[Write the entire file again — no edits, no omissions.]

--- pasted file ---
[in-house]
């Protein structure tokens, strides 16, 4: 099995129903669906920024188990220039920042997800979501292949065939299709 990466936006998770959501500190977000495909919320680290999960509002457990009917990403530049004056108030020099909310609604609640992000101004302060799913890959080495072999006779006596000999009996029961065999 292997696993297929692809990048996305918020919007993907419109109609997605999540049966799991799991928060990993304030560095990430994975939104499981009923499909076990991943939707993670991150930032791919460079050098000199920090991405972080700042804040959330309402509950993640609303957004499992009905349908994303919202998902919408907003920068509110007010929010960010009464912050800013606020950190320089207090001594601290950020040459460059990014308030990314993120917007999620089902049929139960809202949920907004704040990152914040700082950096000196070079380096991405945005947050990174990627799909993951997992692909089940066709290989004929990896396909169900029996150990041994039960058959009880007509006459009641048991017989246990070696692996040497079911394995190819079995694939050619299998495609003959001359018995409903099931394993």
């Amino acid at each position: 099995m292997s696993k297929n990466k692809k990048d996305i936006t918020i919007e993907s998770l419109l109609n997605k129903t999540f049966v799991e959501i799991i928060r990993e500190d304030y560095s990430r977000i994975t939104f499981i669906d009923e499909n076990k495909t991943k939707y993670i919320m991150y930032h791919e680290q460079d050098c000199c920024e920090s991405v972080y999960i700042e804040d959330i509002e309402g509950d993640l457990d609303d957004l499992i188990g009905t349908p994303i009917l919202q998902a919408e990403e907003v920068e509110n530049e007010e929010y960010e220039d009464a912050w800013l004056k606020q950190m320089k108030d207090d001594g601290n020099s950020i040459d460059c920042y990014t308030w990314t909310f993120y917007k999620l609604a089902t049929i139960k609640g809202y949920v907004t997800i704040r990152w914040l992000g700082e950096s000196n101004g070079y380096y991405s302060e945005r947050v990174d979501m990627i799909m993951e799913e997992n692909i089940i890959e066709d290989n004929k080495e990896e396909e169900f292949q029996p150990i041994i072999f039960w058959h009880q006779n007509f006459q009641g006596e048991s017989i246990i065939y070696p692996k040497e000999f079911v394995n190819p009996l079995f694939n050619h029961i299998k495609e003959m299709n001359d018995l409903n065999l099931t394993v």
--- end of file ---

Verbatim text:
[in-house]
């Protein structure tokens, strides 16, 4: 099995129903669906920024188990220039920042997800979501292949065939299709 990466936006998770959501500190977000495909919320680290999960509002457990009917990403530049004056108030020099909310609604609640992000101004302060799913890959080495072999006779006596000999009996029961065999 292997696993297929692809990048996305918020919007993907419109109609997605999540049966799991799991928060990993304030560095990430994975939104499981009923499909076990991943939707993670991150930032791919460079050098000199920090991405972080700042804040959330309402509950993640609303957004499992009905349908994303919202998902919408907003920068509110007010929010960010009464912050800013606020950190320089207090001594601290950020040459460059990014308030990314993120917007999620089902049929139960809202949920907004704040990152914040700082950096000196070079380096991405945005947050990174990627799909993951997992692909089940066709290989004929990896396909169900029996150990041994039960058959009880007509006459009641048991017989246990070696692996040497079911394995190819079995694939050619299998495609003959001359018995409903099931394993």
């Amino acid at each position: 099995m292997s696993k297929n990466k692809k990048d996305i936006t918020i919007e993907s998770l419109l109609n997605k129903t999540f049966v799991e959501i799991i928060r990993e500190d304030y560095s990430r977000i994975t939104f499981i669906d009923e499909n076990k495909t991943k939707y993670i919320m991150y930032h791919e680290q460079d050098c000199c920024e920090s991405v972080y999960i700042e804040d959330i509002e309402g509950d993640l457990d609303d957004l499992i188990g009905t349908p994303i009917l919202q998902a919408e990403e907003v920068e509110n530049e007010e929010y960010e220039d009464a912050w800013l004056k606020q950190m320089k108030d207090d001594g601290n020099s950020i040459d460059c920042y990014t308030w990314t909310f993120y917007k999620l609604a089902t049929i139960k609640g809202y949920v907004t997800i704040r990152w914040l992000g700082e950096s000196n101004g070079y380096y991405s302060e945005r947050v990174d979501m990627i799909m993951e799913e997992n692909i089940i890959e066709d290989n004929k080495e990896e396909e169900f292949q029996p150990i041994i072999f039960w058959h009880q006779n007509f006459q009641g006596e048991s017989i246990i065939y070696p692996k040497e000999f079911v394995n190819p009996l079995f694939n050619h029961i299998k495609e003959m299709n001359d018995l409903n065999l099931t394993v």